Craig McLachlan in a promo for his TV interview (Source: Channel 7/Twitter)

Mighty Malouf’s perilous descent Literary icon David Malouf has been hanging out in Sydney and found time to speak to broadcaster Richard Glover on ABC 702. Malouf, whose first novel was published in 1975, firmly believes that authors are limited only by their imagination, telling Glover he didn’t believe in “cultural appropriation”.

Malouf is a huge fan of Shakespeare. “Are we going to say, for example, that Shakespeare should never have written A Midsummer Night’s Dream because he was neither a fairy nor a mechanical? Or that Henry James should not have written The Portrait of a Lady because he wasn’t a woman?

“I believe that all a writer needs is a little glimpse and after that intuition and imagination which allows him to see all the rest. If it’s convincing, it’s true.” Malouf expanded on this topic in his closing address to the Sydney Writers’ Festival on Sunday night, from a temporary stage with planks for steps.

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As the 87-year-old slowly stepped down the stairs at the conclusion, the entire audience held its collective breath, remembering the last time an Australian icon fell down a set of stairs. Where was the muscular young bloke who could have helped Malouf to the floor? Hard to find at a book-fest.

C-bombs away! Queensland Deputy Premier Steven Miles was in the news again yesterday, and it had nothing to do with borders. Addressing a crowd of union members at a Labour Day rally in Brisbane, the urbane 43-year-old appeared to call Scott Morrison a “cunt”, earning a rousing cheer from the audience.

“Albo’s here with us at Labour Day … while Scott Morrison’s charging 5000 bucks a head to have dinner with him. What a cunt … contrast. Don’t we need … contrast. It’s contrast.”

Like most Queenslanders, Miles, the former health minister, earns a lot of social capital by sticking it to the feds. Later, he insisted it was an honest mistake. “I understand that I might have stuttered while speaking earlier and that some in the crowd might have misheard what I said,” he said. “I want to be very, very clear — whatever I think of the Prime Minister, I would never, ever use language like that.”

Former PM Gough Whitlam loved to employ the c-bomb, to devastating effect. When rural politician Sir Winton Turnbull shouted in Parliament, “I am a Country member”, Whitlam intoned, “I remember”.

Disendorsement dues for booze? Maverick MP George Christensen is trying to wangle an extra $100,000 from the Australian taxpayer on his way out the door.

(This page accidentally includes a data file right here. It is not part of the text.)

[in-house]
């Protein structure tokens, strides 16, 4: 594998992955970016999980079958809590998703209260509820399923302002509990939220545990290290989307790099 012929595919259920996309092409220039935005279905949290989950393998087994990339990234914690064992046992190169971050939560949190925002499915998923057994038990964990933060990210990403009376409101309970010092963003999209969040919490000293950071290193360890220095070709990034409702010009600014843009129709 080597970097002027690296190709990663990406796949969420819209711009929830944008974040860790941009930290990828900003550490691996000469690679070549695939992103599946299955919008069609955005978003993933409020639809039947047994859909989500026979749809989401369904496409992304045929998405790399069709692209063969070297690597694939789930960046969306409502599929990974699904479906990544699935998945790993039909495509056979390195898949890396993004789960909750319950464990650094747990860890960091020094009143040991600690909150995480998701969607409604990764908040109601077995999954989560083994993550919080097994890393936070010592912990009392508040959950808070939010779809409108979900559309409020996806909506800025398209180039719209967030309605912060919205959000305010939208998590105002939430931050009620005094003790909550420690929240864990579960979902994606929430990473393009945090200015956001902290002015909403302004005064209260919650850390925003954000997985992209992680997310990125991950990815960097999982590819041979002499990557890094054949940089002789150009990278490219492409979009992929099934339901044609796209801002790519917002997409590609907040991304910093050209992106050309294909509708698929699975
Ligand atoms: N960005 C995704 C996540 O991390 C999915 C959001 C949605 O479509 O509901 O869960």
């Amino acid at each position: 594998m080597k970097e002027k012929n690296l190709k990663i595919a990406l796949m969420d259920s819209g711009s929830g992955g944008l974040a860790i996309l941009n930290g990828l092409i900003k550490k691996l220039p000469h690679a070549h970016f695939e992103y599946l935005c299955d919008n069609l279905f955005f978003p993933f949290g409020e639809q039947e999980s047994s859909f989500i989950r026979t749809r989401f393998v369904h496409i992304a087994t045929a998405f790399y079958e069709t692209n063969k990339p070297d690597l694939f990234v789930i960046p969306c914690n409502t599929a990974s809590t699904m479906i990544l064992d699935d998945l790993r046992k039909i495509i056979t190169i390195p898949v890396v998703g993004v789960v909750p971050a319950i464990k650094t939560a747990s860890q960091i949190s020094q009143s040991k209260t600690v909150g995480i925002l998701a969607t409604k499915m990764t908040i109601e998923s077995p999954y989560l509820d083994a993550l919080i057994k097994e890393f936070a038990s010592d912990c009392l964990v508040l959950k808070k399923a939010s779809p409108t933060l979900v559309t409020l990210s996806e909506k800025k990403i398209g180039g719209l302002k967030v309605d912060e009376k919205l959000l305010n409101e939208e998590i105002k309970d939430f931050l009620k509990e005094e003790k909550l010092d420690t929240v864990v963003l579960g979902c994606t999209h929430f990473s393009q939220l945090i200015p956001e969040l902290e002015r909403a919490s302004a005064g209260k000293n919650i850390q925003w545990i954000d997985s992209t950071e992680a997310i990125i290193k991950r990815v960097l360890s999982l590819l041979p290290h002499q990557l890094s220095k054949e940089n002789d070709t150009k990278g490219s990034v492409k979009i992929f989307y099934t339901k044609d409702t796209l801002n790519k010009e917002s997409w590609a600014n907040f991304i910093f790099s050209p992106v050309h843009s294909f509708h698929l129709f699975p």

Christensen announced last month that he would not be standing at the next election. However, under parliamentary rules, if he is officially disendorsed by his party, he could be eligible for a taxpayer-funded pay­ment of $105,600, or six-months’ salary, as a “resettlement allowance”.

Last month he posted a video to his Facebook page, saying he had become disillusioned with politics. “Politics just does not seem to be working when it comes to issues that seem to matter to me and many others,” he said. “Unfortunately, I’m not so sure anymore that these issues can be properly fixed by legislation and via the ballot box.”

Perhaps they could be fixed by moving to the Philippines? Christensen was nicknamed the “Member for Manila” after taking at least 28 trips there between 2014 and 2018. With one-way flights to Manila currently going for as low as $1000, that “resettlement allowance” could buy a lot of mai tais.

The shirt off his back Viewers of Channel 7 were served up a rather strange promo this week, for a documentary-style news special.

In the video, a dishevelled-looking man with an untrimmed grey beard says to the camera, “How you going? Been a while. Been a while since we last videoed anything together. Hope your lives are good. Treasure them, because they can be taken away… like that [snaps fingers].”

The man, filmed without a shirt on, is in fact actor Craig McLachlan, the former star of Neighbours and The Dr Blake Mysteries. The 55-year-old’s career came to a standstill in 2019 when he was accused of indecent assault and harassment on the 2014 production of The Rocky Horror Show.

The actor was charged with seven counts of indecent assault and six of common law assault. After a lengthy trial, all the charges were dismissed in late 2020.

Separate defamation proceedings against the ABC and what was Fairfax, plus a former co-star, were halted after the laying of the criminal charges but will now go ahead.

Channel 7 confirmed McLachlan “will receive a fee” for his participation.

“The McLachlan family will receive a fee for the interview and related production expenses. The broadcast will adhere to the legal requirements in respective markets,” a Channel 7 spokesperson said.

Channel 7 is teasing the documentary as “months in the making”, “new evidence”, “new eyewitnesses”, “never-before-seen footage” and “explosive revelations”.

But could the production budget not have extended to a shirt?

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Peter Fray
Peter Fray
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